INTRODUCING: The 10 people transforming how we think about capitalism

Business Insider

Due to a confluence of forces – the legacy of the financial crisis, millennials taking over the workforce, and an increasingly polarised society – there is a widespread and urgent call to reexamine capitalism as it is practiced today.

We picked 10 leaders who are fighting for ways to improve the economy, finance, and the workplace for the benefit of all Americans, and whose ideas will inevitably have implications beyond the United States. It’s a disparate group with different world views, but they’re all driven by a desire to reform our system into what we call “better capitalism.”

Read on to see the full list of 10 people transforming how we think about capitalism.

Tarana Burke, the founder of the Me Too Movement, has inspired workplaces across America to improve their culture and operations

Valerie Macon:AFP:Getty Images

Tarana Burke is the activist who coined the term “me too” in 2006 as an empowering response to sexual harassment and assault, and she’s recently established the Me Too Movement as a nonprofit that can carry on her work.

She wants it made clear that this mission is not tied to the social media trend that resulted in the ouster of prominent executives and media personalities, starting with Hollywood producer Harvey Weinstein in 2017.

“I think right now one of the most important things is that people need to understand that the Me Too Movement is not about naming and shaming,” Burke told Business Insider. “We should be thinking about how we shift culture, how we change systems, and shift to things that will prevent sexual violence from happening.” She wants to see more of a focus on victims, rather than perpetrators, as well.

#MeToo is also about ensuring a comfortable environment for all employees in the workplace, free from harassment. Burke said that conversations around changing culture can be uncomfortable, but shouldn’t make workplaces more tense – that’s not the point. The way to do that, she said, is to ensure that discussions around what’s appropriate in the workplace “aren’t closed-door conversations.” She adds: “They have to be very open and transparent.”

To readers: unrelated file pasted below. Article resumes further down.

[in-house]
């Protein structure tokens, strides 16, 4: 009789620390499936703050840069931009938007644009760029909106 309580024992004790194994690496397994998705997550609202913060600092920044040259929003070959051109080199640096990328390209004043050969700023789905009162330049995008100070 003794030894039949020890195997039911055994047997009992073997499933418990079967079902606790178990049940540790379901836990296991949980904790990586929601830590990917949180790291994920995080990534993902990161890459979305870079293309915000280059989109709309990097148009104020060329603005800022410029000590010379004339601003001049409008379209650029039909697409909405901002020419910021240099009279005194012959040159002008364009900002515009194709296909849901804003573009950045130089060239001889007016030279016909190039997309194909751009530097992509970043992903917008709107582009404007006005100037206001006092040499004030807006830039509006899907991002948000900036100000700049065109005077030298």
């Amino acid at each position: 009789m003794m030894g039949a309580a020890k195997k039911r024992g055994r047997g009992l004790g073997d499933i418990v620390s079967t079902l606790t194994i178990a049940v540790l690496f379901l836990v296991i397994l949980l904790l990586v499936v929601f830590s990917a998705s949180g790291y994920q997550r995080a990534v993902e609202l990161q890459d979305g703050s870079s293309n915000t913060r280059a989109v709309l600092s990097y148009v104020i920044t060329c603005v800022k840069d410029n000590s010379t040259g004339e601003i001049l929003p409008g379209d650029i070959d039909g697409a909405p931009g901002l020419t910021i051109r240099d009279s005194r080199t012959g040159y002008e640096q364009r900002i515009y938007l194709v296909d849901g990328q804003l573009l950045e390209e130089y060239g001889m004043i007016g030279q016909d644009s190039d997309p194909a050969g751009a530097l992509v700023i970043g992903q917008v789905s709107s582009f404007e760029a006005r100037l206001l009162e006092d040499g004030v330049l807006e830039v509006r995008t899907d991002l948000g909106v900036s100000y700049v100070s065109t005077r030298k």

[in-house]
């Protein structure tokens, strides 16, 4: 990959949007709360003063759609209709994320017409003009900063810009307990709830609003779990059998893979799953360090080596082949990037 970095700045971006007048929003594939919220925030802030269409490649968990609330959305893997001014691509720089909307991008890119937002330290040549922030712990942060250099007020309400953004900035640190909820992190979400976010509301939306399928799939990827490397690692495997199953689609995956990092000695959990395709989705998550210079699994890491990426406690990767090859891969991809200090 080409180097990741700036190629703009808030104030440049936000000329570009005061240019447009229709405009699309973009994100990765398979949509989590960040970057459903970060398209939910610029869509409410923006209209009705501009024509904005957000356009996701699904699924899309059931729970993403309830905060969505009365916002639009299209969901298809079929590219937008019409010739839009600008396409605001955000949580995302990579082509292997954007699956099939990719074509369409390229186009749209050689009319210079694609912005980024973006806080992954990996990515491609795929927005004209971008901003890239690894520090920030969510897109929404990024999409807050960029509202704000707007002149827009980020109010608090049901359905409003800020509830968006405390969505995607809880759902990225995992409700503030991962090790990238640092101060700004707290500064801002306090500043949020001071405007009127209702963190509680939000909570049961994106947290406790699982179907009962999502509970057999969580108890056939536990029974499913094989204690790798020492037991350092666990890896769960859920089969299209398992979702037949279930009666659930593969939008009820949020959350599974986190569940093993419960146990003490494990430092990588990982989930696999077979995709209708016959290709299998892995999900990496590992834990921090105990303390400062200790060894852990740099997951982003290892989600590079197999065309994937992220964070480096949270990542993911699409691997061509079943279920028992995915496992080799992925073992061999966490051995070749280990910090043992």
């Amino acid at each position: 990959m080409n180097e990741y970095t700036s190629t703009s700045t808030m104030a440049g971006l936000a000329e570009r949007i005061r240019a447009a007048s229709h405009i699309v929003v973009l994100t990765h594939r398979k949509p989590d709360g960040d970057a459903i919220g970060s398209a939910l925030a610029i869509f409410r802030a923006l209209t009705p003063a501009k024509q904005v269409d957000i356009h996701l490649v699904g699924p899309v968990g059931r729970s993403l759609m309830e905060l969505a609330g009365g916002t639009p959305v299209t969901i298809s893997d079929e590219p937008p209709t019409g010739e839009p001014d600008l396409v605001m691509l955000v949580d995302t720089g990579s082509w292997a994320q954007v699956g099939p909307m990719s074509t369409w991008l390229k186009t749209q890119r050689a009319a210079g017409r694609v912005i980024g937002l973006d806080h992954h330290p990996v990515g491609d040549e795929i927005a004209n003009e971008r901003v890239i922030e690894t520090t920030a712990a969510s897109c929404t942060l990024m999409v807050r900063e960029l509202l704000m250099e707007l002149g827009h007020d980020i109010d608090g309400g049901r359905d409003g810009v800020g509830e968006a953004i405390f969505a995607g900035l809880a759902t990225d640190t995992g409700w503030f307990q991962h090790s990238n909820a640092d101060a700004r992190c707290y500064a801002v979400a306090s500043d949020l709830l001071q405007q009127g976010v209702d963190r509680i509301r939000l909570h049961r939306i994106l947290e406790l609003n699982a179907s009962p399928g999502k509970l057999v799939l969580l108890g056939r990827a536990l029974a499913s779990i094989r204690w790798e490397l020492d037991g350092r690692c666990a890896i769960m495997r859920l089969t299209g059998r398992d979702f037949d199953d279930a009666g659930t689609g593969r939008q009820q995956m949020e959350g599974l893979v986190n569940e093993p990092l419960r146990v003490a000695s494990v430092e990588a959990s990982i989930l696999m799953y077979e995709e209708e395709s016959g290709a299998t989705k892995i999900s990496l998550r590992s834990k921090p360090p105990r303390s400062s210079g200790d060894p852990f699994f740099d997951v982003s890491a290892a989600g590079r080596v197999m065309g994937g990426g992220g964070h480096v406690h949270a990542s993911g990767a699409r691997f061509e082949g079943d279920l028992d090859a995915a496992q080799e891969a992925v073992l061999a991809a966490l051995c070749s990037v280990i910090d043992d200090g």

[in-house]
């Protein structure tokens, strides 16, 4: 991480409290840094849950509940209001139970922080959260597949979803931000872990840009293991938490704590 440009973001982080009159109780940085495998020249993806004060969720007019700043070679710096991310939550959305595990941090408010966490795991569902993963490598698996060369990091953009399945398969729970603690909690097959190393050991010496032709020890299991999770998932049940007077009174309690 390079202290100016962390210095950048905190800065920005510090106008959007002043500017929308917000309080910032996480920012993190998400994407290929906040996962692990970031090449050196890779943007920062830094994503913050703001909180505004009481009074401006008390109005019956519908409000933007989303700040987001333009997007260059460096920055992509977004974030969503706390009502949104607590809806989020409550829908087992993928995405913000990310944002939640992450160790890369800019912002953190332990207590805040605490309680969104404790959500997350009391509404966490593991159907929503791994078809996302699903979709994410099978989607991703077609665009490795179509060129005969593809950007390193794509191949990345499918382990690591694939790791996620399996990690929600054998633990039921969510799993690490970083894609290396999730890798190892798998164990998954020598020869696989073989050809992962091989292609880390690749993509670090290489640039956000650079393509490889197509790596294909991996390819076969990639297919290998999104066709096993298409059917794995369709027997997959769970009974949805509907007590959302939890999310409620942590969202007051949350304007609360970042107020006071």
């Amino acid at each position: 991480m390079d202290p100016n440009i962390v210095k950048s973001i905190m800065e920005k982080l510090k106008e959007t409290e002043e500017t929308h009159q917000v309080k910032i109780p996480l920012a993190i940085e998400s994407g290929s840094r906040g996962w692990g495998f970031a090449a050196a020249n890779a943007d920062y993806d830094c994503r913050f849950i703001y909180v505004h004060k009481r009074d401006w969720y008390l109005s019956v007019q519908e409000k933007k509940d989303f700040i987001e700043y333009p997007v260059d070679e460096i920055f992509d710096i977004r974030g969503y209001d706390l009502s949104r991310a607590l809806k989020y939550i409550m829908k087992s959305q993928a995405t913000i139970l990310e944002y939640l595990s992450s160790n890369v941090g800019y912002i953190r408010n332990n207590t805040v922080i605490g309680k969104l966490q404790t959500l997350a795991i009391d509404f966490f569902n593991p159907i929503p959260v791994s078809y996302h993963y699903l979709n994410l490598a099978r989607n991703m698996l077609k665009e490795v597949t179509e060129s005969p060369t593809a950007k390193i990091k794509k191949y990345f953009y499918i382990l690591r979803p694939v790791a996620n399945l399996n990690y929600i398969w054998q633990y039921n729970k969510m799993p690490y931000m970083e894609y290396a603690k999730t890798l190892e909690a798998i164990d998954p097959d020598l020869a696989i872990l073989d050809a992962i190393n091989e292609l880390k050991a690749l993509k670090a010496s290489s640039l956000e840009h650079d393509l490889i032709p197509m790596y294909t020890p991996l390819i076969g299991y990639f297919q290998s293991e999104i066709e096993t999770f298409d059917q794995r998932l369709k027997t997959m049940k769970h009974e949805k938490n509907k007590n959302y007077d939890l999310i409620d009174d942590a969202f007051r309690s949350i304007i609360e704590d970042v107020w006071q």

Larry Fink, the CEO of BlackRock, is demanding that CEOs create long-term value led by purpose

Mat Szwajkos/Getty Images

Larry Fink‘s words matter.

The CEO of BlackRock– the world’s largest asset manager, with $US6.4 trillion in assets under management – caused a stir when his 2018 annual letter to top execs said, “To prosper over time, every company must not only deliver financial performance, but also show how it makes a positive contribution to society.” He followed that by announcing BlackRock would only do business with such companies. This year’s letter doubled down on that promise.

He wrote to CEOs: “The world depends on you to embrace and advocate for a long-term approach in business. At a time of great political and economic disruption, your leadership is indispensable.”

There’s a movement now that believes it’s time to find alternatives to the short-termism that’s reigned for decades, and Fink is not just its biggest advocate – he’s become one of the leading voices for what those alternatives could look like.

Diane Gherson, a senior vice president of human resources at IBM, is addressing the ‘skills gap’